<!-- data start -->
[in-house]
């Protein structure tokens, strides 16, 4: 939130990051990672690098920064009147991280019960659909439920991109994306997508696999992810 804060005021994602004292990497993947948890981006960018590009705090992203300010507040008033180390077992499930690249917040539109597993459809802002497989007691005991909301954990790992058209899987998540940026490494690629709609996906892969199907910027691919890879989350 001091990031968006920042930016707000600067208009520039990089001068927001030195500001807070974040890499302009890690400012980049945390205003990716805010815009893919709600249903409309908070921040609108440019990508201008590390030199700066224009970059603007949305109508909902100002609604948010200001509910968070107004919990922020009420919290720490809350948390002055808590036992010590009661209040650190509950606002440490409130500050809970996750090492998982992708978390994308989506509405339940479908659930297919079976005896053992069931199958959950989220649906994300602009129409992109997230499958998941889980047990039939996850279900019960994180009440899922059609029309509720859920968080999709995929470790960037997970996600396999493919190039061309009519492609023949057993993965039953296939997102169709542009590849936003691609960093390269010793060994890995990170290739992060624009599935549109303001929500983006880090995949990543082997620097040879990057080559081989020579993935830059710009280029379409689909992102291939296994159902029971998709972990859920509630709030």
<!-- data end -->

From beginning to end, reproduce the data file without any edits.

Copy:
[in-house]
């Protein structure tokens, strides 16, 4: 939130990051990672690098920064009147991280019960659909439920991109994306997508696999992810 804060005021994602004292990497993947948890981006960018590009705090992203300010507040008033180390077992499930690249917040539109597993459809802002497989007691005991909301954990790992058209899987998540940026490494690629709609996906892969199907910027691919890879989350 001091990031968006920042930016707000600067208009520039990089001068927001030195500001807070974040890499302009890690400012980049945390205003990716805010815009893919709600249903409309908070921040609108440019990508201008590390030199700066224009970059603007949305109508909902100002609604948010200001509910968070107004919990922020009420919290720490809350948390002055808590036992010590009661209040650190509950606002440490409130500050809970996750090492998982992708978390994308989506509405339940479908659930297919079976005896053992069931199958959950989220649906994300602009129409992109997230499958998941889980047990039939996850279900019960994180009440899922059609029309509720859920968080999709995929470790960037997970996600396999493919190039061309009519492609023949057993993965039953296939997102169709542009590849936003691609960093390269010793060994890995990170290739992060624009599935549109303001929500983006880090995949990543082997620097040879990057080559081989020579993935830059710009280029379409689909992102291939296994159902029971998709972990859920509630709030």